Campus is an ecommerce website created to sell customizable hats inspired by travel. The idea came from the founders’ love to explore foreign cultures and share customs with friends and family back home. The website was created with Campus’ brand identity in mind, but also worked towards solving a common dilemma many shoppers had with online shopping.


Most people can’t travel without purchasing native products. Travellers always want to bring a small piece of the culture or vacation home to share with friends and families. Despite this big market for tourists, most shops consist of small bodegas that sell similar souvenir products on the streets of major cities. This is especially true for apparel, with most clothing and hats relying on bland graphic prints that don’t emulate the culture or experience of the country. Even with the advancement of technology and an increased reliance on online shopping, souvenir websites don’t make this experience pleasant either. Online souvenir stores are difficult to navigate with cluttered information about the city itself, instead of a direct, clear navigation to purchase items.


Through countless testing, Campus has been created to provide users with a simple UI that makes navigation through the purchase process quick and easy. It provides users with options to access the lookbook to get a better idea of the different locations that have inspired designs and customize the designs to users’ preferences. This allows every hat to be unique and special to the individual. Users can provide feedback and personal photos to be seen by others that share similar travel experiences and inspire new hat designs. This process prioritizes users’ demand and fashion taste and encourages future travel and cultural growth.


Being Campus is an ecommerce website selling hats, it was not only important to get a better understanding of users’ purchasing behavior for hats, but also factors users looked for in an online store. Using a user survey, I tested questions associated with:

  • When do users prefer to shop online?
  • When do users prefer to shop in person?
  • When do users normally wear hats?
  • How often do users purchase hats?

These questions were shared through online forums along with social media outlets and resulted in 30 respondents revealing prevalent information about users’ expectations with ecommerce along with creating a brand identity for Campus.

  • 57% of respondents preferred shopping online instead of in- store.
  • 97% of respondents claimed to prefer in-store shopping because they were able to try on articles of clothing.
  • When it came to purchasing specific articles of clothing, 50% preferred to purchase hats online compared to in-store.
  • 67% of respondents claimed to prefer online shopping for last minute, convenient shopping.
  • 67% of respondents claimed to wear hats primarily on vacation (travel, camping, hiking).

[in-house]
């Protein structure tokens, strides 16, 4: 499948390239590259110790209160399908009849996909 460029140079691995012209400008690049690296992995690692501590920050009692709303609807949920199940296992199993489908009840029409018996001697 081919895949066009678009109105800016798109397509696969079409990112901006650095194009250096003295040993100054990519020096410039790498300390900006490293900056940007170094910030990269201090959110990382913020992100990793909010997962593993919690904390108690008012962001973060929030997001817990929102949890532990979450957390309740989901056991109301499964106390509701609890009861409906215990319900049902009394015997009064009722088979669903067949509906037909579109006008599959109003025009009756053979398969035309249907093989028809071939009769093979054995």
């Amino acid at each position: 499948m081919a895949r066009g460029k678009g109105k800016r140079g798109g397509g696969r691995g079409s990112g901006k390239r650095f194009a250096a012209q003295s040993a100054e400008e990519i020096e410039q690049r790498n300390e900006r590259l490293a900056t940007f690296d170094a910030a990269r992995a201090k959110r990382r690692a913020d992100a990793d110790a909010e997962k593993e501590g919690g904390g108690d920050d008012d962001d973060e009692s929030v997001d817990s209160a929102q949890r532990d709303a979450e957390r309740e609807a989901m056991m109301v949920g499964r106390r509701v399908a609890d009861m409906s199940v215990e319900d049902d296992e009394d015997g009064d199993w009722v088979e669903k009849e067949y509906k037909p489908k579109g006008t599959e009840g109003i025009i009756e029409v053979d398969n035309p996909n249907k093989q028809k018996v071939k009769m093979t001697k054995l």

These results have proven users require a simple, quick purchasing process when shopping online to promote convenience. Most users have also shown to wear hats during travel, which required a branding that catered towards this image. Considering in- store shopping holds priority compared to online shopping when it comes to trying on apparel, the brand would also require many user generated images to present a realistic view of Campus designs in everyday life.


Despite these results, to get a better understanding of what specific features were desired and test my intuition on a website composed primarily of user generated images, I met with specific users to get a more detailed account of Campus’ target audience. You can take a closer look at these personas here.


In order to understand where Campus lied in the market, I took a closer look at some of its competitors. Lids and Zumies provided a similar service as Campus, with strengths in selling a variety of different styles of hats, whereas Campus focused primarily on baseball and safari bucket hats. However, analyzing their user experience and comparing the navigation to users’ survey responses and personas, Lids and Zumies showed a cluttered UI that immediately opened up 2-3 modal screens for deals and newsletter sign up. Lids especially was muddled with vertical and horizontal navigation bars that opened secondary menus. This gave Campus an advantage as an ecommerce website with simple navigation and actionable items in multiple sections of the homepage.


Based on user surveys, personas and competitive analysis, I moved on to the next stage and developed a sitemap to plan the layout of Campus’ website:

This sitemap was then refined to create user flows for specific user experiences. User flows helped map out a straightforward homepage with easy accessibility to different product features for new users, but a non-invasive experience for returning users. For this purpose the payment input page was moved towards the end of the purchasing experience for new users, while payment recognition was administered for returning users (with the options to toggle information on and off).


The most difficult aspect of brand identity for Campus was creating a logo that was representative of its purpose as a product inspired by travel, but also keeping it simple to be distinguishable across different sizes. I looked at many simple, yet striking logos used by popular clothing brands for inspiration. Nike and Adidas are both well known brands with logos that are easily identifiable.